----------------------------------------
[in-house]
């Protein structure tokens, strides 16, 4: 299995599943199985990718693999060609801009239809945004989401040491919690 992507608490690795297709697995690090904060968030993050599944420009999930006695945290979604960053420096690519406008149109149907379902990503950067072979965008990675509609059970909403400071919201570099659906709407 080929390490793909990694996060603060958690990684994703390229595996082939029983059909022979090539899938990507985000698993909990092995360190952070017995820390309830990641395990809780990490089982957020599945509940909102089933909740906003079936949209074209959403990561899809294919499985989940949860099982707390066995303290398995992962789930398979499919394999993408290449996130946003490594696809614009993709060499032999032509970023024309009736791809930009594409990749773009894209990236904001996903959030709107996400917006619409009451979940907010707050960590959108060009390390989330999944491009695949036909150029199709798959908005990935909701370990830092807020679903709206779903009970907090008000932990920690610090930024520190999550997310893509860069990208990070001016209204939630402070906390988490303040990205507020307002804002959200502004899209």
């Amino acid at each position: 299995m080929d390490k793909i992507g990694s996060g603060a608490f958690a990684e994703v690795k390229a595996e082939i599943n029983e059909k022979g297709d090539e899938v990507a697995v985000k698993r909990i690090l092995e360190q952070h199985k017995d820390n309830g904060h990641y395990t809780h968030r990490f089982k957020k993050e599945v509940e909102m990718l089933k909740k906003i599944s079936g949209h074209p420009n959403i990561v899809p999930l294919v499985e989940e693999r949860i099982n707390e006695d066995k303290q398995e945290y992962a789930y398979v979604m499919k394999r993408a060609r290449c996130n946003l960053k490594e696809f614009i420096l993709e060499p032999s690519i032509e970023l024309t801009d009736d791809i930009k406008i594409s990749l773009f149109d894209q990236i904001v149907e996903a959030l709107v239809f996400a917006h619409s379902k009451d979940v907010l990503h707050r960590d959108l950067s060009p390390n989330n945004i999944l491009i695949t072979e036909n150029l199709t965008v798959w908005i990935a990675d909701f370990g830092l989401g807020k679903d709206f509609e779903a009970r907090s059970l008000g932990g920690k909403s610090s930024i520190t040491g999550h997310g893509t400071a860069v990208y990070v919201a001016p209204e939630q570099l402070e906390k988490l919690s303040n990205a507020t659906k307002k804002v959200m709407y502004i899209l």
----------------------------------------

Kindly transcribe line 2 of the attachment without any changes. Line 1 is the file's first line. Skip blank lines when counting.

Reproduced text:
């Protein structure tokens, strides 16, 4: 299995599943199985990718693999060609801009239809945004989401040491919690 992507608490690795297709697995690090904060968030993050599944420009999930006695945290979604960053420096690519406008149109149907379902990503950067072979965008990675509609059970909403400071919201570099659906709407 080929390490793909990694996060603060958690990684994703390229595996082939029983059909022979090539899938990507985000698993909990092995360190952070017995820390309830990641395990809780990490089982957020599945509940909102089933909740906003079936949209074209959403990561899809294919499985989940949860099982707390066995303290398995992962789930398979499919394999993408290449996130946003490594696809614009993709060499032999032509970023024309009736791809930009594409990749773009894209990236904001996903959030709107996400917006619409009451979940907010707050960590959108060009390390989330999944491009695949036909150029199709798959908005990935909701370990830092807020679903709206779903009970907090008000932990920690610090930024520190999550997310893509860069990208990070001016209204939630402070906390988490303040990205507020307002804002959200502004899209």